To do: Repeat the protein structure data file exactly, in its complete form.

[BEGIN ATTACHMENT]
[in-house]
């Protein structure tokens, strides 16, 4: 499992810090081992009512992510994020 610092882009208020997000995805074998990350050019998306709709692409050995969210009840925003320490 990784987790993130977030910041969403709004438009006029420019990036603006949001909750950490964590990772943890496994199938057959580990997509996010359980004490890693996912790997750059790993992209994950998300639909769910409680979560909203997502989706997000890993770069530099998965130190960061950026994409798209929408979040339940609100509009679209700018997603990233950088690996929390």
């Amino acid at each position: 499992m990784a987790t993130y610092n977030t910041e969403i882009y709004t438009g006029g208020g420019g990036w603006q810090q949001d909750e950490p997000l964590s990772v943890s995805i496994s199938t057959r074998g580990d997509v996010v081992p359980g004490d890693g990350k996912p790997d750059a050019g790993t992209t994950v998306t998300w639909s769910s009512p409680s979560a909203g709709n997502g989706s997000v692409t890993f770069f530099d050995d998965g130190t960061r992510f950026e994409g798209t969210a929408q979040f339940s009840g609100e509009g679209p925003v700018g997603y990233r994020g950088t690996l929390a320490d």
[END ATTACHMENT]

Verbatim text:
[in-house]
């Protein structure tokens, strides 16, 4: 499992810090081992009512992510994020 610092882009208020997000995805074998990350050019998306709709692409050995969210009840925003320490 990784987790993130977030910041969403709004438009006029420019990036603006949001909750950490964590990772943890496994199938057959580990997509996010359980004490890693996912790997750059790993992209994950998300639909769910409680979560909203997502989706997000890993770069530099998965130190960061950026994409798209929408979040339940609100509009679209700018997603990233950088690996929390």
């Amino acid at each position: 499992m990784a987790t993130y610092n977030t910041e969403i882009y709004t438009g006029g208020g420019g990036w603006q810090q949001d909750e950490p997000l964590s990772v943890s995805i496994s199938t057959r074998g580990d997509v996010v081992p359980g004490d890693g990350k996912p790997d750059a050019g790993t992209t994950v998306t998300w639909s769910s009512p409680s979560a909203g709709n997502g989706s997000v692409t890993f770069f530099d050995d998965g130190t960061r992510f950026e994409g798209t969210a929408q979040f339940s009840g609100e509009g679209p925003v700018g997603y990233r994020g950088t690996l929390a320490d």